The task of working the passenger traffic was now one of extreme difficulty, for not only had the passengers to walk about three quarters of a mile, but great delay was occasioned by having to remove the luggage from one train to another. The 3.05 train from Barrow experienced a very long but unavoidable delay, it being close upon five o’clock before it left for Ulverston. The express, which is timed to reach Ulverston at 4.18 p.m. and Barrow at 4.30, brought a very heavy number of passengers, and it was a curious sight to see them leaving the train and crowding down the highway in the direction of Lindal Station. Every effort was made to get the train away from Lindal as quickly as possible, but this could not be accomplished till some time after five o’clock, and even then, owing to the traffic being so completely disorganised, and people being at a loss to know which was their train, it was wisely decided that this train, which usually runs from Ulverston to Barrow without stopping, should stop at all stations. The officials did their best in the extraordinary circumstances in which they were placed, to get the trains away with as much despatch as possible, but it was an utter impossibility to avoid long and vexatious delays.
The wrecked embankment
The embankment could be seen to be slowly and surely settling and at seven o’ clock in the evening it was fully expected that the subsidence would assume much greater proportions owing to the mines underneath. Nothing could be done in the meantime except to arrange for trainloads of ballast to fill in the gap. So far it appears this is the only way of coping with the difficulty, but there is no knowledge to what length or depth the subsidence may attain, consequently it may be some days before even a single line of rails can be safely laid. The engineers have a work of the greatest difficulty to deal with. Were it the mere filling up of a hole not much time would be lost, but here they have to face the problem of a very uncommon character, for the extent to which the subsidence may go can only be guessed at as yet, though there is every reason to think the worst has been seen. The public need be under no apprehension, for everything will be done to put the line into a safe condition before passenger traffic is resumed. During the day the scene of the disaster was visited by Sir James Ramsden, managing director, and Mr E. Cook, secretary, both of whom stayed a considerable time and gave orders as to what was best to be done with the traffic under the circumstances.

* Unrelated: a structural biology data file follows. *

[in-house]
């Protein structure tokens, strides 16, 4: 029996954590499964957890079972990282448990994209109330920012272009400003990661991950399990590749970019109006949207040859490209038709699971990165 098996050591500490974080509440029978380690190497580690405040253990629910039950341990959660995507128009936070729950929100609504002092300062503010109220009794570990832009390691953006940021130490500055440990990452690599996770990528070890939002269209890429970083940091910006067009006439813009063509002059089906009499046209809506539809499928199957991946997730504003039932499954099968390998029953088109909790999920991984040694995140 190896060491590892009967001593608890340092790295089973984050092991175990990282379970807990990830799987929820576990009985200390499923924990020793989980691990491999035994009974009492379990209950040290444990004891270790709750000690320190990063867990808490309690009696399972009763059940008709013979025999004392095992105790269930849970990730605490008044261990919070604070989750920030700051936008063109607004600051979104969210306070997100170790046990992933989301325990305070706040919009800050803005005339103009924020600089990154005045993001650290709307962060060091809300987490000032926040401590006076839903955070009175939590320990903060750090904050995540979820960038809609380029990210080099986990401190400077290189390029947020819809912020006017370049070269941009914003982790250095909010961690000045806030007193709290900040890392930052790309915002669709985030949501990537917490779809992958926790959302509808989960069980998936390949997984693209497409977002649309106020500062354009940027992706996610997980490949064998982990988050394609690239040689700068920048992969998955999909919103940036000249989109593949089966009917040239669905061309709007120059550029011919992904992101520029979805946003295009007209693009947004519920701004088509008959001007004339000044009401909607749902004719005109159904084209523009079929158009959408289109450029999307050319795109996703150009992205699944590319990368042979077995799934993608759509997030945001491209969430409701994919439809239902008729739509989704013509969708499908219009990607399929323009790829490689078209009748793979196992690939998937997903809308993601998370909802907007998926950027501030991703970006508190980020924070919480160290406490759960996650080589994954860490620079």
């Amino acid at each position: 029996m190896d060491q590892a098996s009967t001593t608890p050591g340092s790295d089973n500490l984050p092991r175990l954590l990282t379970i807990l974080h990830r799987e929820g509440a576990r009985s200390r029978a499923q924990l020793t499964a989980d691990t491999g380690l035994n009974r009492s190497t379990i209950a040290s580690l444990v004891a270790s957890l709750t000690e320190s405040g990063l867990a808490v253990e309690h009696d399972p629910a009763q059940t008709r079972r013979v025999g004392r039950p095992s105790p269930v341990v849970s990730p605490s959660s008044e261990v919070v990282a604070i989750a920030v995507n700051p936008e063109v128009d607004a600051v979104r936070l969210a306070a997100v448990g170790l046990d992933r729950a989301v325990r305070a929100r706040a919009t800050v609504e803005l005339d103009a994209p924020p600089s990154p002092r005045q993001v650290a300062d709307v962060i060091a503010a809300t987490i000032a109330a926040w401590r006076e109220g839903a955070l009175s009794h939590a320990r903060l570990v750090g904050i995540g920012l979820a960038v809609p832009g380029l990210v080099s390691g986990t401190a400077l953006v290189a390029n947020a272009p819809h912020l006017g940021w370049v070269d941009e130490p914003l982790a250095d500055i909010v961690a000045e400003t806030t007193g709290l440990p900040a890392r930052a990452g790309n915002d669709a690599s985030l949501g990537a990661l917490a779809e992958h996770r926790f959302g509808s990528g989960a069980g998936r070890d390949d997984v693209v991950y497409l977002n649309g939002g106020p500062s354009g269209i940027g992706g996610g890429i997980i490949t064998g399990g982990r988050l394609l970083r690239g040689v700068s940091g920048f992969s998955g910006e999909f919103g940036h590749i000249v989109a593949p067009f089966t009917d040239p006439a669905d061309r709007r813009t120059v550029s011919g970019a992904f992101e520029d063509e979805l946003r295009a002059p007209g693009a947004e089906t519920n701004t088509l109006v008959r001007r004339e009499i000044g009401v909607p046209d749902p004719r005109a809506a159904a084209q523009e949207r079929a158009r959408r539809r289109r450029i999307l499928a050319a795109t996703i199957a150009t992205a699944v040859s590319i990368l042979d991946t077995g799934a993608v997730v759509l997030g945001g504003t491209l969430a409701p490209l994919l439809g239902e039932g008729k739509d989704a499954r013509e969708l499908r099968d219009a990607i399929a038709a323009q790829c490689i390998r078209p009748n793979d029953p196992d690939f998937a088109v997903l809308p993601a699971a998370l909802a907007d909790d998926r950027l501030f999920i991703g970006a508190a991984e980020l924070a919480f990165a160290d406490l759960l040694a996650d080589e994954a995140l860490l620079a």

The goods traffic
Vastly inconvenient as it is to the passengers, the company are placed by this extraordinary catastrophe in a very awkward position indeed with regard to the merchandise and a considerable portion of the mineral traffic. All the coke used for the Iron Works at Barrow, Askam and Millom, having to be brought through Carnforth and Lindal, but owing to the accident this was completely stopped, with the effect that Carnforth yard was blocked with goods and mineral trains. Arrangements were made for the dispatching of the coke trains via Penrith and Whitehaven, and probably the same route will be used for the live stock, perishable and merchandise traffic in connection with the Belfast boats. The ordinary goods traffic from Carnforth to Barrow is also completely disorganised, but it is likely that a considerable portion will also be taken round by Penrith and Whitehaven.
The cause of the accident